Lightly Child, Lightly (Take 2)

Thomas A. Edison was born in 1847, and on October 21, 1879, he invented the incandescent light bulb. I was born on October 21, 1947, one hundred years after Edison’s birth and on the sixty-eighth anniversary of his famous invention. By the time I discovered these facts, I was in my forties, but I had already developed a lifelong fascination with light.

Indeed, my first memory is of light dancing in the leaves of a tall tree in my grandmother’s front yard in Sparta, Missouri. Aunt Grace had placed me on my back on a blanket under this tree. I remember the sunlight sparkling through the changing colors of the fluttering leaves and the occasional patch of cloud shadow that affected everything. I didn’t have language, but I knew what I was watching was beautiful.

I remember nothing else about the first two years of my life, but I recall this as clearly as if it happened this morning. Light sticks in my memory that way. And ever since that seminal moment, dappled light has held the power to induce wonder in me.

I take note of shadows and sunspots and if a cloud crosses the sun. I stop to admire the sparkling dew on grass and flowers, the rainbows in lawn sprinklers, and the way certain kinds of light shine on birds’ wings or breasts. I notice my cat glistening in the sunbeams and the way light sparkles on nearby Holmes Lake. These minute alterations in light affect me emotionally and even spiritually.

When I swim, the parabolas of light dancing on the bottom of the pool make me happy. So does the way sunlight splashing through rain can paint my porch with light. When I see shafts of sunlight breaking through storm clouds, I pay attention. When we travel, it is light that most astonishes me. Light in the Sandhills of Nebraska, in Alaska, in San Francisco, and in all the mountain towns along the front range of the Rockies…

I am solar-powered. As a child, I spent every waking moment outdoors in the summer. I spent my mornings mixing mud pies, cookies, and cakes on wooden slabs under an elm tree. And I spent long afternoons and evenings in our municipal pool. That’s when I began reminding the other children to look at how sunlight twinkled on water.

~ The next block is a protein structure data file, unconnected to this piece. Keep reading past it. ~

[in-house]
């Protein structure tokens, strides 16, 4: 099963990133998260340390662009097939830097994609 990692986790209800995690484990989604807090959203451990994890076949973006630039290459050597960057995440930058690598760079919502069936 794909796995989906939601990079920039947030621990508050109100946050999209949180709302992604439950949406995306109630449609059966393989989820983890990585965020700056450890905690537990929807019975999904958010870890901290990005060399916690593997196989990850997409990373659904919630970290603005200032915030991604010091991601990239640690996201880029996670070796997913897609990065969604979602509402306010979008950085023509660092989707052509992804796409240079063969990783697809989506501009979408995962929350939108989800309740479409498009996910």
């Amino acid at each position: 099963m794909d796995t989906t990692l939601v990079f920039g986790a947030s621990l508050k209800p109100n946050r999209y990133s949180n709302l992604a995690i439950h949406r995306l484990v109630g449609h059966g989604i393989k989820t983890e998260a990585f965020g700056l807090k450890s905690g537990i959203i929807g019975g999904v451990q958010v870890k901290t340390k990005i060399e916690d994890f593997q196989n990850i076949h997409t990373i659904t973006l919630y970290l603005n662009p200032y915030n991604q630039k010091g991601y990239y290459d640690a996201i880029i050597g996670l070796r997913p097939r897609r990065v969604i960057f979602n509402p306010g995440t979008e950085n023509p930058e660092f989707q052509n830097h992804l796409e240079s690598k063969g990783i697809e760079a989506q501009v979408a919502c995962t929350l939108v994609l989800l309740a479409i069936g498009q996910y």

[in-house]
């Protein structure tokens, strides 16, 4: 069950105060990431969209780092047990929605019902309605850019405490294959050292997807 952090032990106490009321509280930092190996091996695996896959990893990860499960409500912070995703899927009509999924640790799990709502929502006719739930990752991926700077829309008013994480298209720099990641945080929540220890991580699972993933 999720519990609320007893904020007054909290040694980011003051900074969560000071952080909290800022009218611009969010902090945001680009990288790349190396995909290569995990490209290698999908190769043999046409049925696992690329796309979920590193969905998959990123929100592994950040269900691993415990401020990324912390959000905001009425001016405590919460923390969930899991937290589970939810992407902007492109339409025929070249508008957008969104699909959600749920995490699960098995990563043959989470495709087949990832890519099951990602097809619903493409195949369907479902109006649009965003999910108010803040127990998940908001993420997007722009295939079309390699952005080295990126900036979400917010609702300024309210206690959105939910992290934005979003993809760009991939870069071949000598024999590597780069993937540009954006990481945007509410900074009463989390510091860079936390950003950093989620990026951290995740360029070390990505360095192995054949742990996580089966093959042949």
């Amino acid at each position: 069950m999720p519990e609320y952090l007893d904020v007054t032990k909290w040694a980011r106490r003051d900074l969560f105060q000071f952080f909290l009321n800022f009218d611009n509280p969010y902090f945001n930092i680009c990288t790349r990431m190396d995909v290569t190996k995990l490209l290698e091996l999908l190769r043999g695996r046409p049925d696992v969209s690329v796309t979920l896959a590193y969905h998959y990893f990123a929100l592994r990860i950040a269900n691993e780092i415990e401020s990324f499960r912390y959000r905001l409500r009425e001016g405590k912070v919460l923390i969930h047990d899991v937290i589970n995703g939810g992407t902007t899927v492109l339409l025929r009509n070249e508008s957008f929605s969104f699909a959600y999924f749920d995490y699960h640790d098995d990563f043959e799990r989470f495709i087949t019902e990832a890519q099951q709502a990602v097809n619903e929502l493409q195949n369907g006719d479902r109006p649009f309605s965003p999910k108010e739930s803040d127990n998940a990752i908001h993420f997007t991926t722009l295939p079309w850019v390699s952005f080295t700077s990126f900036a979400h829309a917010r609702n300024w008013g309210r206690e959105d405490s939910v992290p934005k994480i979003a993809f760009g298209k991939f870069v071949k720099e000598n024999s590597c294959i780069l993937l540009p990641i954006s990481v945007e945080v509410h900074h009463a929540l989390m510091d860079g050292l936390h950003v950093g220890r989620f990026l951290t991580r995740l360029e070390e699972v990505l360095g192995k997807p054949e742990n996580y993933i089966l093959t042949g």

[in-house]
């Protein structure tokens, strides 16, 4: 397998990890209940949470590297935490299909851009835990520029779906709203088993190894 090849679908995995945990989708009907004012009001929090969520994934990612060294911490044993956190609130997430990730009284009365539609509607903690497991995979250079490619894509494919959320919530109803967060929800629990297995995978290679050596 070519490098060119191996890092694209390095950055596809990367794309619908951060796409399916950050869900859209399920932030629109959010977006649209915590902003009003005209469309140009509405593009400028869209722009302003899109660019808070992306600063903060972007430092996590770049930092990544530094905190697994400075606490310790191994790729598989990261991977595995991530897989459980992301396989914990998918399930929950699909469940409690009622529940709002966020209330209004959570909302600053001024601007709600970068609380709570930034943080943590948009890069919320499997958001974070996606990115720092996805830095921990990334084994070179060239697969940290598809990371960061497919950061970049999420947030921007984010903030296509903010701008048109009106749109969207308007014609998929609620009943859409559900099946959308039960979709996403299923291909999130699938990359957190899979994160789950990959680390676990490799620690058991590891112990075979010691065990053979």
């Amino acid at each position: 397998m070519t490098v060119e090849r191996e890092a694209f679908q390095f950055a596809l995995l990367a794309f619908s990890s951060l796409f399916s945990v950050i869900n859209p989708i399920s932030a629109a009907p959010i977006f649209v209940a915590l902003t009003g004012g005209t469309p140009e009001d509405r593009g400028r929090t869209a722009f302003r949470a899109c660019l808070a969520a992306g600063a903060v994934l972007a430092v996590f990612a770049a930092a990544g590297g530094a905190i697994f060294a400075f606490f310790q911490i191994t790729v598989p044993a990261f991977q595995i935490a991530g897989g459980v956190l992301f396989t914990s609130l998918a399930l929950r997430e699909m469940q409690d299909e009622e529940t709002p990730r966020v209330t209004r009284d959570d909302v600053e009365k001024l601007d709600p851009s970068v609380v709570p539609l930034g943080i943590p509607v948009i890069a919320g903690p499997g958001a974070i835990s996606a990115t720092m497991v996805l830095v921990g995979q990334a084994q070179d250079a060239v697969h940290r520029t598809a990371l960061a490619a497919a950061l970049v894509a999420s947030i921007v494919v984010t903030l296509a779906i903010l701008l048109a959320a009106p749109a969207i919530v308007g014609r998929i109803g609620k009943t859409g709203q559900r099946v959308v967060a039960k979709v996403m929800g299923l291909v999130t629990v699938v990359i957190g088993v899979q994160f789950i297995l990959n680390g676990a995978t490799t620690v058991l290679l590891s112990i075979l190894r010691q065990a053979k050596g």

I am fascinated by every kind of light—sunrise and sunset, light sparkling in fountains, and the light of celestial bodies. A prism anywhere makes my heart sing.

My memory is encoded by light. Whether I’ve been hunting for morels along the Platte or listening to my grandson Coltrane play music, I filter my experiences by quality of light. I can tell my story by simply remembering these lightscapes.

One of my favorite words is the Japanese word komorebi, which refers to the interplay of light and leaves as sunlight shines through trees. It has other meanings too. It can refer to a melancholic longing for a person, place, or thing that is far away. Or it can refer to impermanence. Dappled light shows us that what is here now will be gone in an instant. Nothing stays the same…

Komorebi describes our lives as we follow a path through a forest where the trees offer us both sunlight and shadow. Our journeys contain stories of loss and reunion, of despair and self-rescue. Most of us develop an identity that allows us to feel grateful in spite of our sorrows. We can feel a great sadness for our broken world yet still taste the spring strawberries or enjoy the smell of rain. Our hearts shatter into pieces, yet we hear the song of the cardinal and watch the exploding electricity of a thunderstorm…

To be happy the last few years, I have needed to grow. I have utilized every skill I know to find the light. And I have learned to look inside myself for the love I cannot find in the world. I’ve developed new rituals and routines and now feel a renewed appreciation for life as it is, not as I wish it to be. If the first part of my life was about building attachments, the last two years have been about learning to detach. I am making an effort to find the love and warmth I need in my own heart.

This book describes my experiences with both literal and metaphorical light. As a therapist for twenty-five years, I helped clients build more transcendent narratives and progress on their journeys toward a luminous life. I now hope to do that for my readers as well.

As a therapist, I had several tools. One was predicting positive outcomes for clients, since we often find what we are looking for. Another was listening for evidence of growth. When I could find that, I underscored it so that clients could see they were moving toward light. No matter how painful their situations, I always asked clients two questions: What did you learn from your experience? When you look back on this event, is there anything that you can feel proud of?